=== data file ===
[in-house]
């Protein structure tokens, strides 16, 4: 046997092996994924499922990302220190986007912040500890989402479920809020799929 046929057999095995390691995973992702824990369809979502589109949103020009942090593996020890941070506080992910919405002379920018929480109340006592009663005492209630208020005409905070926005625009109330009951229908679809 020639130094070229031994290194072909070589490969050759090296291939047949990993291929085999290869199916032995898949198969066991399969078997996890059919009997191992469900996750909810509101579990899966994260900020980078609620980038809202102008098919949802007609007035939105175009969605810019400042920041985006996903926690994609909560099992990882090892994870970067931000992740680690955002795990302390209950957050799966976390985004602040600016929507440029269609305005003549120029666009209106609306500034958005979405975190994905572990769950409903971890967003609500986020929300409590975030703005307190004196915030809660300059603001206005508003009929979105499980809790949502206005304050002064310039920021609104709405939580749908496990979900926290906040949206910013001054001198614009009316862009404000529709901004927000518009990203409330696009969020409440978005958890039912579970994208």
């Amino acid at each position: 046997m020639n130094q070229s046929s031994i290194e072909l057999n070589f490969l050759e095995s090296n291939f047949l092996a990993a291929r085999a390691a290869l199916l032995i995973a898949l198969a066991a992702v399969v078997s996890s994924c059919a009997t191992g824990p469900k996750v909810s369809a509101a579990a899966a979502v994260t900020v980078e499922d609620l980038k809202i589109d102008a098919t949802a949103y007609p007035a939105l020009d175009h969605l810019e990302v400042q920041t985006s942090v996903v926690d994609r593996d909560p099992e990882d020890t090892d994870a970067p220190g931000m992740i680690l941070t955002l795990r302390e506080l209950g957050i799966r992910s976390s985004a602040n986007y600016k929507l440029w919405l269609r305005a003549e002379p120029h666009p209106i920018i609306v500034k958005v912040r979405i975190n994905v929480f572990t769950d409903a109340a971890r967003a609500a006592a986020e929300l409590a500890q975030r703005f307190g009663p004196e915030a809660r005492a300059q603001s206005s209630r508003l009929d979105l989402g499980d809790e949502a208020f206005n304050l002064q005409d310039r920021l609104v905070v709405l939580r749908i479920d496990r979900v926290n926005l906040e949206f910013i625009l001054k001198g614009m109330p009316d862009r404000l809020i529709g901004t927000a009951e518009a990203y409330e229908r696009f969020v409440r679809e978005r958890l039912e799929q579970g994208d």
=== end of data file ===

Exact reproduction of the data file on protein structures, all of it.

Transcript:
[in-house]
């Protein structure tokens, strides 16, 4: 046997092996994924499922990302220190986007912040500890989402479920809020799929 046929057999095995390691995973992702824990369809979502589109949103020009942090593996020890941070506080992910919405002379920018929480109340006592009663005492209630208020005409905070926005625009109330009951229908679809 020639130094070229031994290194072909070589490969050759090296291939047949990993291929085999290869199916032995898949198969066991399969078997996890059919009997191992469900996750909810509101579990899966994260900020980078609620980038809202102008098919949802007609007035939105175009969605810019400042920041985006996903926690994609909560099992990882090892994870970067931000992740680690955002795990302390209950957050799966976390985004602040600016929507440029269609305005003549120029666009209106609306500034958005979405975190994905572990769950409903971890967003609500986020929300409590975030703005307190004196915030809660300059603001206005508003009929979105499980809790949502206005304050002064310039920021609104709405939580749908496990979900926290906040949206910013001054001198614009009316862009404000529709901004927000518009990203409330696009969020409440978005958890039912579970994208």
């Amino acid at each position: 046997m020639n130094q070229s046929s031994i290194e072909l057999n070589f490969l050759e095995s090296n291939f047949l092996a990993a291929r085999a390691a290869l199916l032995i995973a898949l198969a066991a992702v399969v078997s996890s994924c059919a009997t191992g824990p469900k996750v909810s369809a509101a579990a899966a979502v994260t900020v980078e499922d609620l980038k809202i589109d102008a098919t949802a949103y007609p007035a939105l020009d175009h969605l810019e990302v400042q920041t985006s942090v996903v926690d994609r593996d909560p099992e990882d020890t090892d994870a970067p220190g931000m992740i680690l941070t955002l795990r302390e506080l209950g957050i799966r992910s976390s985004a602040n986007y600016k929507l440029w919405l269609r305005a003549e002379p120029h666009p209106i920018i609306v500034k958005v912040r979405i975190n994905v929480f572990t769950d409903a109340a971890r967003a609500a006592a986020e929300l409590a500890q975030r703005f307190g009663p004196e915030a809660r005492a300059q603001s206005s209630r508003l009929d979105l989402g499980d809790e949502a208020f206005n304050l002064q005409d310039r920021l609104v905070v709405l939580r749908i479920d496990r979900v926290n926005l906040e949206f910013i625009l001054k001198g614009m109330p009316d862009r404000l809020i529709g901004t927000a009951e518009a990203y409330e229908r696009f969020v409440r679809e978005r958890l039912e799929q579970g994208d």